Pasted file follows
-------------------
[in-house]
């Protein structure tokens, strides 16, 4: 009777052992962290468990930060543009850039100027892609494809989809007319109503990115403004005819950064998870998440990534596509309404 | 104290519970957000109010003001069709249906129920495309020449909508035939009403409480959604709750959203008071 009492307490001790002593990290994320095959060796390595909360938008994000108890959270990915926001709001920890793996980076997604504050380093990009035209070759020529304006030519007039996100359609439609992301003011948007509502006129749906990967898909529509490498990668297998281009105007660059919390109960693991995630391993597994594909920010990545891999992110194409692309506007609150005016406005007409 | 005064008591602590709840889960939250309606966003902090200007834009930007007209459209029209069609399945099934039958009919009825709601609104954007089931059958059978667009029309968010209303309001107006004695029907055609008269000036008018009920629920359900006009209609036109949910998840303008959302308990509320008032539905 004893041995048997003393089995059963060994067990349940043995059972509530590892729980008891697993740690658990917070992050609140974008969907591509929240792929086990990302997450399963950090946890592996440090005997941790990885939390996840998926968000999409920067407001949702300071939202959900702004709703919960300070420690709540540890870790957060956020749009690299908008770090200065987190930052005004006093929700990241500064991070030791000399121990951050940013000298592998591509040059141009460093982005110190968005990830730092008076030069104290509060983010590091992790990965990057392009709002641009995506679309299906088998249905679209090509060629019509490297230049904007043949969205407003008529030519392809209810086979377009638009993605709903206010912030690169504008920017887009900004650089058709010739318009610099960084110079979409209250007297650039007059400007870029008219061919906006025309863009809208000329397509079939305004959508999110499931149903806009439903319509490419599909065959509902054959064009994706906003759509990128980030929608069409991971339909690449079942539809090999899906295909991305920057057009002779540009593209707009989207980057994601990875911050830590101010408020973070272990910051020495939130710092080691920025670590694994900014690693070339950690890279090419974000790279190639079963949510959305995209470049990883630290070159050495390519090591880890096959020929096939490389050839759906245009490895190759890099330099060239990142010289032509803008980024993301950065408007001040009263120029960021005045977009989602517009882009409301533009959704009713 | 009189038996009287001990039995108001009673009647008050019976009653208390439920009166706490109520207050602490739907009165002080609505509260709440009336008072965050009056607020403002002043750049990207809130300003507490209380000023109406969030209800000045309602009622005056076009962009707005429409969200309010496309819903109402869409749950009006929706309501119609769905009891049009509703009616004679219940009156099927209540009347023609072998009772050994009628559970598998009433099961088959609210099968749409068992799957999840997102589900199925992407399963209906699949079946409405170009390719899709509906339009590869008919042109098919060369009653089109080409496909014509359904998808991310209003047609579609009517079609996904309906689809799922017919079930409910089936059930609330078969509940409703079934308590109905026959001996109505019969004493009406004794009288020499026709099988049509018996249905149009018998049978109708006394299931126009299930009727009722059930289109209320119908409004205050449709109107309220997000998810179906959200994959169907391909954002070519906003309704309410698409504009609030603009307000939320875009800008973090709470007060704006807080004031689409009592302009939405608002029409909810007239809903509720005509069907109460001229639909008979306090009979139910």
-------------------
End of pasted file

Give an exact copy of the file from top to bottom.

[in-house]
């Protein structure tokens, strides 16, 4: 009777052992962290468990930060543009850039100027892609494809989809007319109503990115403004005819950064998870998440990534596509309404 | 104290519970957000109010003001069709249906129920495309020449909508035939009403409480959604709750959203008071 009492307490001790002593990290994320095959060796390595909360938008994000108890959270990915926001709001920890793996980076997604504050380093990009035209070759020529304006030519007039996100359609439609992301003011948007509502006129749906990967898909529509490498990668297998281009105007660059919390109960693991995630391993597994594909920010990545891999992110194409692309506007609150005016406005007409 | 005064008591602590709840889960939250309606966003902090200007834009930007007209459209029209069609399945099934039958009919009825709601609104954007089931059958059978667009029309968010209303309001107006004695029907055609008269000036008018009920629920359900006009209609036109949910998840303008959302308990509320008032539905 004893041995048997003393089995059963060994067990349940043995059972509530590892729980008891697993740690658990917070992050609140974008969907591509929240792929086990990302997450399963950090946890592996440090005997941790990885939390996840998926968000999409920067407001949702300071939202959900702004709703919960300070420690709540540890870790957060956020749009690299908008770090200065987190930052005004006093929700990241500064991070030791000399121990951050940013000298592998591509040059141009460093982005110190968005990830730092008076030069104290509060983010590091992790990965990057392009709002641009995506679309299906088998249905679209090509060629019509490297230049904007043949969205407003008529030519392809209810086979377009638009993605709903206010912030690169504008920017887009900004650089058709010739318009610099960084110079979409209250007297650039007059400007870029008219061919906006025309863009809208000329397509079939305004959508999110499931149903806009439903319509490419599909065959509902054959064009994706906003759509990128980030929608069409991971339909690449079942539809090999899906295909991305920057057009002779540009593209707009989207980057994601990875911050830590101010408020973070272990910051020495939130710092080691920025670590694994900014690693070339950690890279090419974000790279190639079963949510959305995209470049990883630290070159050495390519090591880890096959020929096939490389050839759906245009490895190759890099330099060239990142010289032509803008980024993301950065408007001040009263120029960021005045977009989602517009882009409301533009959704009713 | 009189038996009287001990039995108001009673009647008050019976009653208390439920009166706490109520207050602490739907009165002080609505509260709440009336008072965050009056607020403002002043750049990207809130300003507490209380000023109406969030209800000045309602009622005056076009962009707005429409969200309010496309819903109402869409749950009006929706309501119609769905009891049009509703009616004679219940009156099927209540009347023609072998009772050994009628559970598998009433099961088959609210099968749409068992799957999840997102589900199925992407399963209906699949079946409405170009390719899709509906339009590869008919042109098919060369009653089109080409496909014509359904998808991310209003047609579609009517079609996904309906689809799922017919079930409910089936059930609330078969509940409703079934308590109905026959001996109505019969004493009406004794009288020499026709099988049509018996249905149009018998049978109708006394299931126009299930009727009722059930289109209320119908409004205050449709109107309220997000998810179906959200994959169907391909954002070519906003309704309410698409504009609030603009307000939320875009800008973090709470007060704006807080004031689409009592302009939405608002029409909810007239809903509720005509069907109460001229639909008979306090009979139910």